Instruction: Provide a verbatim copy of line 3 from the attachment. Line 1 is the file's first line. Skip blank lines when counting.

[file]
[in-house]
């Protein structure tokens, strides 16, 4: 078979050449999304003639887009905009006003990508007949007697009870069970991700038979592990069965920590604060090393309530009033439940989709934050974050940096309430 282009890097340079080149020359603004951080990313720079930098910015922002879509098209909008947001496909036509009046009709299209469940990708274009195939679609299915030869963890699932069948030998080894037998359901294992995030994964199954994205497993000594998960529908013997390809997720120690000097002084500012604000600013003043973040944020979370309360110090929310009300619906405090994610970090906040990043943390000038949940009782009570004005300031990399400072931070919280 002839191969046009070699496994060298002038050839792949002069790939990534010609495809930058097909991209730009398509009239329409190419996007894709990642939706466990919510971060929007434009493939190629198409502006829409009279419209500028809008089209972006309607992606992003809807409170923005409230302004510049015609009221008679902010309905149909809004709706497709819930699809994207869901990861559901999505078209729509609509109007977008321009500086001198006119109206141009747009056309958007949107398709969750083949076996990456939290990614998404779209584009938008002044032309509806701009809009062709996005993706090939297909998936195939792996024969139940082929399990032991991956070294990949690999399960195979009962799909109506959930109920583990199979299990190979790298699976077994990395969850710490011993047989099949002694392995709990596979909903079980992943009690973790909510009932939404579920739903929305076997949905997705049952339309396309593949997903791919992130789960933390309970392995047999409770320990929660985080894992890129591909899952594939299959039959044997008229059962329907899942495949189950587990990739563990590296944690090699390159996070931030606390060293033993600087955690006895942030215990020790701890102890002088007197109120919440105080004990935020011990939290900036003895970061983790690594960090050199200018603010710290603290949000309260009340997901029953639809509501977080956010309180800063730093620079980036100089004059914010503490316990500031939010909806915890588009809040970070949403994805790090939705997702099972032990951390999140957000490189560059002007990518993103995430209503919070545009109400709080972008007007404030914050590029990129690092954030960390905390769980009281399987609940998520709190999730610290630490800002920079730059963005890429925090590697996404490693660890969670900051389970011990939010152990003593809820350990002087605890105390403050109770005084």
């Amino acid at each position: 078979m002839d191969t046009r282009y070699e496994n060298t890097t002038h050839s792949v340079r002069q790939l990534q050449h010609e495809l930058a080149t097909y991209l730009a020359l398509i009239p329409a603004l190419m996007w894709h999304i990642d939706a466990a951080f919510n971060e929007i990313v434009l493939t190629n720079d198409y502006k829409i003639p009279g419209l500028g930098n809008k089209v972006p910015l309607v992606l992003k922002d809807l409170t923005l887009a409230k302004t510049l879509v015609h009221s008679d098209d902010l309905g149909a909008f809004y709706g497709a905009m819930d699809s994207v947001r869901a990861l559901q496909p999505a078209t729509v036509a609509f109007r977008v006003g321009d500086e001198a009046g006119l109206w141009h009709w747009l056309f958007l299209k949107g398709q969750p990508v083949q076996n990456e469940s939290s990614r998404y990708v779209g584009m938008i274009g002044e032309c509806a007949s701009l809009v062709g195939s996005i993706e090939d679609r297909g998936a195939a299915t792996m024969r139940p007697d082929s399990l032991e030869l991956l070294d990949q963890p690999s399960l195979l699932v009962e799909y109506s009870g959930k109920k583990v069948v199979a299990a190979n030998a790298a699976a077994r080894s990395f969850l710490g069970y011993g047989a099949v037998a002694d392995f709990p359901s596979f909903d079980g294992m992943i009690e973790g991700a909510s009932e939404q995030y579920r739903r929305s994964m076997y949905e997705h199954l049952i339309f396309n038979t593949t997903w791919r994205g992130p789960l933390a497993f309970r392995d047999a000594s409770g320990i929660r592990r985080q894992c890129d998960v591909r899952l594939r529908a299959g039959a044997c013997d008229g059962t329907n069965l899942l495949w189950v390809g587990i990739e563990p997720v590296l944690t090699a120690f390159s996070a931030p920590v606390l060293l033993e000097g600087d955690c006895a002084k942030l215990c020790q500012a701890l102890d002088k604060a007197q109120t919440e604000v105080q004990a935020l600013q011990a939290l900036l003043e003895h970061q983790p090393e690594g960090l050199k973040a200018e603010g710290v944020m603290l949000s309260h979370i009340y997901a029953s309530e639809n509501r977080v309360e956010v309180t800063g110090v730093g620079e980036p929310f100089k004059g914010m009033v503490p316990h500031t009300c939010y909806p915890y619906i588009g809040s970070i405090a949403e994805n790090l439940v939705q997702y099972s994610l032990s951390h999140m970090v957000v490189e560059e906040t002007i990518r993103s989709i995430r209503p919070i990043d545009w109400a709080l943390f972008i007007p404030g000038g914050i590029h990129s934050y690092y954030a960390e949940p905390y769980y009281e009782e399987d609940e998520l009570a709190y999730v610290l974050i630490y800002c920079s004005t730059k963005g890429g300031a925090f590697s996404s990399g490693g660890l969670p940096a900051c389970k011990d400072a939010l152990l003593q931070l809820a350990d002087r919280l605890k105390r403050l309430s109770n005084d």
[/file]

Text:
């Amino acid at each position: 078979m002839d191969t046009r282009y070699e496994n060298t890097t002038h050839s792949v340079r002069q790939l990534q050449h010609e495809l930058a080149t097909y991209l730009a020359l398509i009239p329409a603004l190419m996007w894709h999304i990642d939706a466990a951080f919510n971060e929007i990313v434009l493939t190629n720079d198409y502006k829409i003639p009279g419209l500028g930098n809008k089209v972006p910015l309607v992606l992003k922002d809807l409170t923005l887009a409230k302004t510049l879509v015609h009221s008679d098209d902010l309905g149909a909008f809004y709706g497709a905009m819930d699809s994207v947001r869901a990861l559901q496909p999505a078209t729509v036509a609509f109007r977008v006003g321009d500086e001198a009046g006119l109206w141009h009709w747009l056309f958007l299209k949107g398709q969750p990508v083949q076996n990456e469940s939290s990614r998404y990708v779209g584009m938008i274009g002044e032309c509806a007949s701009l809009v062709g195939s996005i993706e090939d679609r297909g998936a195939a299915t792996m024969r139940p007697d082929s399990l032991e030869l991956l070294d990949q963890p690999s399960l195979l699932v009962e799909y109506s009870g959930k109920k583990v069948v199979a299990a190979n030998a790298a699976a077994r080894s990395f969850l710490g069970y011993g047989a099949v037998a002694d392995f709990p359901s596979f909903d079980g294992m992943i009690e973790g991700a909510s009932e939404q995030y579920r739903r929305s994964m076997y949905e997705h199954l049952i339309f396309n038979t593949t997903w791919r994205g992130p789960l933390a497993f309970r392995d047999a000594s409770g320990i929660r592990r985080q894992c890129d998960v591909r899952l594939r529908a299959g039959a044997c013997d008229g059962t329907n069965l899942l495949w189950v390809g587990i990739e563990p997720v590296l944690t090699a120690f390159s996070a931030p920590v606390l060293l033993e000097g600087d955690c006895a002084k942030l215990c020790q500012a701890l102890d002088k604060a007197q109120t919440e604000v105080q004990a935020l600013q011990a939290l900036l003043e003895h970061q983790p090393e690594g960090l050199k973040a200018e603010g710290v944020m603290l949000s309260h979370i009340y997901a029953s309530e639809n509501r977080v309360e956010v309180t800063g110090v730093g620079e980036p929310f100089k004059g914010m009033v503490p316990h500031t009300c939010y909806p915890y619906i588009g809040s970070i405090a949403e994805n790090l439940v939705q997702y099972s994610l032990s951390h999140m970090v957000v490189e560059e906040t002007i990518r993103s989709i995430r209503p919070i990043d545009w109400a709080l943390f972008i007007p404030g000038g914050i590029h990129s934050y690092y954030a960390e949940p905390y769980y009281e009782e399987d609940e998520l009570a709190y999730v610290l974050i630490y800002c920079s004005t730059k963005g890429g300031a925090f590697s996404s990399g490693g660890l969670p940096a900051c389970k011990d400072a939010l152990l003593q931070l809820a350990d002087r919280l605890k105390r403050l309430s109770n005084d």